A Number Talks Reflection – A Look Back Over the Past 3 Years. . .

 Before reading this post, you may want to check out the GloSS and IKAN diagnostic math assessments from nzmaths at this website:   http://www.nzmaths.co.nz/mathematics-assessment.  These assessments are diagnostic interviews that teachers use with students.  When students respond with answers to the problems posed by the teacher, the teachers have to listen to students’ reasoning, not just the answer.  The information gathered is incredibly powerful and has driven our teachers to ask for resources and strategies that will help their students grow and progress through these developmental stages.

I introduced number talks to my school during pre-planning three years ago.  I read the book the previous summer and knew it would be a success if I could just get my teachers to try it.  The challenge for me was to find a reason for them to want to try this new thing called number talks in the midst of all of the other new initiatives.  I looked at what we had been doing over the past year and a half and tried to find where these number talks would fill a need.  When I discovered that need, several (more than I expected) teachers wanted me to introduce number talks with their classes immediately – during the first week of school!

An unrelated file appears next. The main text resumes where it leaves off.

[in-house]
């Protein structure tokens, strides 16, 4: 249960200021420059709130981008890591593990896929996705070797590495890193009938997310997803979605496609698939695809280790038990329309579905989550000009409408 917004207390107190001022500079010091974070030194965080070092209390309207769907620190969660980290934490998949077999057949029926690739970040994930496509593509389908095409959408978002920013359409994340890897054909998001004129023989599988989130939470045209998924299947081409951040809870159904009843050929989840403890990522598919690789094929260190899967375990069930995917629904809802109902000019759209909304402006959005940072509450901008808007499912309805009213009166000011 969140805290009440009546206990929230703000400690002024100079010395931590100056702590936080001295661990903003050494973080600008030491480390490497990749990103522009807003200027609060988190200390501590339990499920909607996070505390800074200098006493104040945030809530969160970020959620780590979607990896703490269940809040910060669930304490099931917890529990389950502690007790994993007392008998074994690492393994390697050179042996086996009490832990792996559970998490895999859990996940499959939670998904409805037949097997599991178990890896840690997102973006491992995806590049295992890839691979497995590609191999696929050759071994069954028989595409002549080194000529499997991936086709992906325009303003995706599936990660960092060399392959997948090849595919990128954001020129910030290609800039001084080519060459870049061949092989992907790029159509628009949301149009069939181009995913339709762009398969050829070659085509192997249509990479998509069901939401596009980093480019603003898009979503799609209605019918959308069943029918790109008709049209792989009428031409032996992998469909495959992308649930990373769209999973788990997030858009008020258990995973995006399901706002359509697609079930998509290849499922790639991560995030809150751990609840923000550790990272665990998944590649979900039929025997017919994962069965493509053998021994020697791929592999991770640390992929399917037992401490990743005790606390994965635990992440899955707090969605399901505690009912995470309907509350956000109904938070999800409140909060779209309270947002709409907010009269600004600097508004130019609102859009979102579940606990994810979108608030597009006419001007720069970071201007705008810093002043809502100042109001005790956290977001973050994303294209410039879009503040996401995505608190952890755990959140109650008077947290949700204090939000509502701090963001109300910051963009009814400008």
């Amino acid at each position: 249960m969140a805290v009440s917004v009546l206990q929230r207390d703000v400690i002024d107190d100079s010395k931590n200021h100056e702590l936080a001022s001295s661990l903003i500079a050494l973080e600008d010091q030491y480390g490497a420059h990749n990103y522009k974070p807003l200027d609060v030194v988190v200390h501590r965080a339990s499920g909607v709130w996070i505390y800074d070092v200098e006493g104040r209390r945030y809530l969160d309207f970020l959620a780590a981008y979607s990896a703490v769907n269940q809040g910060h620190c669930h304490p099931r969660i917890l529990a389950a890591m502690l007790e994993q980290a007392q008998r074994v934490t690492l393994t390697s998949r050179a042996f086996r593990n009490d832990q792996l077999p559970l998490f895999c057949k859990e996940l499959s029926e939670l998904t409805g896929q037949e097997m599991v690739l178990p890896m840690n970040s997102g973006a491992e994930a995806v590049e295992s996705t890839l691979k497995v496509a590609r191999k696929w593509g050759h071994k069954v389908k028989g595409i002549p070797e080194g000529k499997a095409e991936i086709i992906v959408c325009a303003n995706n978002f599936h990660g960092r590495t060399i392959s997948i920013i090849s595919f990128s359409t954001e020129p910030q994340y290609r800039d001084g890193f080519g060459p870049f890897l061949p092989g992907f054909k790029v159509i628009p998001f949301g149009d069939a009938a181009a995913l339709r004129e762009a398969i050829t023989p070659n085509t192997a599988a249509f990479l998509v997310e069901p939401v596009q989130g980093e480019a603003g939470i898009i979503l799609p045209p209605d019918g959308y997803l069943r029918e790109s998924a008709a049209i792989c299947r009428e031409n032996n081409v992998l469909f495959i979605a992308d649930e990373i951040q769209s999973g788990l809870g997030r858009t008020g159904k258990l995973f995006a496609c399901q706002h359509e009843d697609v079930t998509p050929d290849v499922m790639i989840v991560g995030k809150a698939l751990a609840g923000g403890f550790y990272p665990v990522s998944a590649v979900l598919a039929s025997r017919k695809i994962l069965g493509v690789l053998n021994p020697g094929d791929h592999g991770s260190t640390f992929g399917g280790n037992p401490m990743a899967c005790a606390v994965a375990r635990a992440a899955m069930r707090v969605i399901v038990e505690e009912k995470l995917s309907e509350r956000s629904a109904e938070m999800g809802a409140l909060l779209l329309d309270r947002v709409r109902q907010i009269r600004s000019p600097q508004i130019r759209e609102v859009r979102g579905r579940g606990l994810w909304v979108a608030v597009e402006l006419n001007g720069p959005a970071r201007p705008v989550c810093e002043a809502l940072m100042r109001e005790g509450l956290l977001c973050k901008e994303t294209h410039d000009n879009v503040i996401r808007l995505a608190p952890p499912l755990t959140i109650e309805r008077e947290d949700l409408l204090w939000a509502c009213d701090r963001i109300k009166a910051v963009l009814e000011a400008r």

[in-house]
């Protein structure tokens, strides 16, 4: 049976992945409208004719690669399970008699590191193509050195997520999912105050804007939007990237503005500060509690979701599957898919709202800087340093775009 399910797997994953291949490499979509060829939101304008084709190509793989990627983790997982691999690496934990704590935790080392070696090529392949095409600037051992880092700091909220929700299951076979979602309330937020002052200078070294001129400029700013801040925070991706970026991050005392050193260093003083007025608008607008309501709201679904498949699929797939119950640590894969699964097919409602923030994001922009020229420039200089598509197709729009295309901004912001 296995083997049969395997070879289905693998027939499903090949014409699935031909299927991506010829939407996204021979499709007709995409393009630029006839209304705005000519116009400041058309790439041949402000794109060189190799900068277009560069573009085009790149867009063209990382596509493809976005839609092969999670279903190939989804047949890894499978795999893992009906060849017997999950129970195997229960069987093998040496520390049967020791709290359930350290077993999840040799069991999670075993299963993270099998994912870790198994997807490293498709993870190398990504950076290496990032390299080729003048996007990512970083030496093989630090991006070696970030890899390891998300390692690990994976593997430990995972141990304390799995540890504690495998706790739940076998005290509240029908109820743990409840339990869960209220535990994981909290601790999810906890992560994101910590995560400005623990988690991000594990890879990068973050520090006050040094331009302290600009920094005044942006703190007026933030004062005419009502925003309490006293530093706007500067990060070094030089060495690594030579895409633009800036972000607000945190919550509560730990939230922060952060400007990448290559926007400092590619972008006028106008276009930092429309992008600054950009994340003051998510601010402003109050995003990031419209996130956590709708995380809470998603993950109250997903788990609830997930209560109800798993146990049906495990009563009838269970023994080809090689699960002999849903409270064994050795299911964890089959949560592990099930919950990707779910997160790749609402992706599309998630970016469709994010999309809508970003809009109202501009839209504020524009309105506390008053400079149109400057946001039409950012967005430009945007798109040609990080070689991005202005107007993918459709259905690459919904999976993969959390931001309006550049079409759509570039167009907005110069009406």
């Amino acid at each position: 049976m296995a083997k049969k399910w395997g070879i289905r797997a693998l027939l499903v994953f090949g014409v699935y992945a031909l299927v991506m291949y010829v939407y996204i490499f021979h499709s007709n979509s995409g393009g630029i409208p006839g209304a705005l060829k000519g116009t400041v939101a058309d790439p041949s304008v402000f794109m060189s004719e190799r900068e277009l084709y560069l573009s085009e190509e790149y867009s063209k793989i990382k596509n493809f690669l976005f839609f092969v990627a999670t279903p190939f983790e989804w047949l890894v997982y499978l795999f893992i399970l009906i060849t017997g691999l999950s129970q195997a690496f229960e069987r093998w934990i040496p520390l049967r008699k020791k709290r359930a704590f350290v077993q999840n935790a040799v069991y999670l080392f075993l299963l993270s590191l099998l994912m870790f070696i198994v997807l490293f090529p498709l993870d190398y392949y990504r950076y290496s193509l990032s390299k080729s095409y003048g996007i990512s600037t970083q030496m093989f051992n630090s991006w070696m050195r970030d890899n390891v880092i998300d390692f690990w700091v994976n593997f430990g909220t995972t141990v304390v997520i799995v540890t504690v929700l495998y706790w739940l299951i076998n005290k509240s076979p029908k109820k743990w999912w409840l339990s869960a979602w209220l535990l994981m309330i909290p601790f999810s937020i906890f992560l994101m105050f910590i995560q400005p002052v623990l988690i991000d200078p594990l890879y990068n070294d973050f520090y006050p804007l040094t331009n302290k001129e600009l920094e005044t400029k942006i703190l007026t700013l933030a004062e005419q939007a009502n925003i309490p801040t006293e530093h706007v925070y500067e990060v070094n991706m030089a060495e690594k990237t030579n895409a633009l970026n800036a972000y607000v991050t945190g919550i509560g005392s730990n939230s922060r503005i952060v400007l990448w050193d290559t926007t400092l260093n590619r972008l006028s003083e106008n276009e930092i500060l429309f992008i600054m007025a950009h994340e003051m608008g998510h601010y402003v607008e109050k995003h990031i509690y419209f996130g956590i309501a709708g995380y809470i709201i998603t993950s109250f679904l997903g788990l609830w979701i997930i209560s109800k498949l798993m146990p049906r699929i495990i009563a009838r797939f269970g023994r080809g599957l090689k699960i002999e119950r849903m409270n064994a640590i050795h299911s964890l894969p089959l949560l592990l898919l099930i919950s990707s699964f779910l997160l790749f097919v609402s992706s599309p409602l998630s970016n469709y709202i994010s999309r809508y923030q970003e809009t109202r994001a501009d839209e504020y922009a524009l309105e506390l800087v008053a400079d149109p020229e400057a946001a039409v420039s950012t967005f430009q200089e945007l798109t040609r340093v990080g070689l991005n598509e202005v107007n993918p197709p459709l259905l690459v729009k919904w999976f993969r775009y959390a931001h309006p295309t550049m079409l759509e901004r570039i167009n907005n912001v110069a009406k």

The need I found was to improve strategies for computation to help students achieve higher strategy stages on the GloSS assessment.  Teachers had noticed that students were getting stuck on stage 4 (basically, the majority of students – even those in 5th grade – had one strategy for everything, counting on).  They were stuck because we continued to assess, but hadn’t looked at the data gathered from those assessments to come up with a course of action to help students.  The ideas were out there and we had discussed strategies before, but few teachers were implementing these ideas daily.  We wanted the pig to grow, but we were weighing it instead of feeding it!

 

When I started introducing the number talks, teachers were very interested and many were excited about out how this would work.  I worked with each teacher/class for an entire week.  For four days, I would model the number talks.  On the fifth day, the classroom teacher would take over and I would observe.  We would meet after to talk about the experience and we would discuss how the teacher would move forward from this point.  Sometimes these were difficult conversations.  What I learned from these discussions was that many teachers thought of this as a magic bullet, where teachers would talk about strategies first and then have students practice a few verbally.  This myth was dispelled as soon as I walked into the first classroom.

 

I introduced number talks to every class that year.  Some teachers wanted to see them, and then decide whether to use them.  Some knew they wanted to use them, and some just wanted 4 days with someone else teaching for 20 minutes.  And there was one skeptic, who did number talks with the expectation that they would not work.  And that was ok.  It wasn’t mandatory, just a strategy.  A tool to use to help kids help themselves.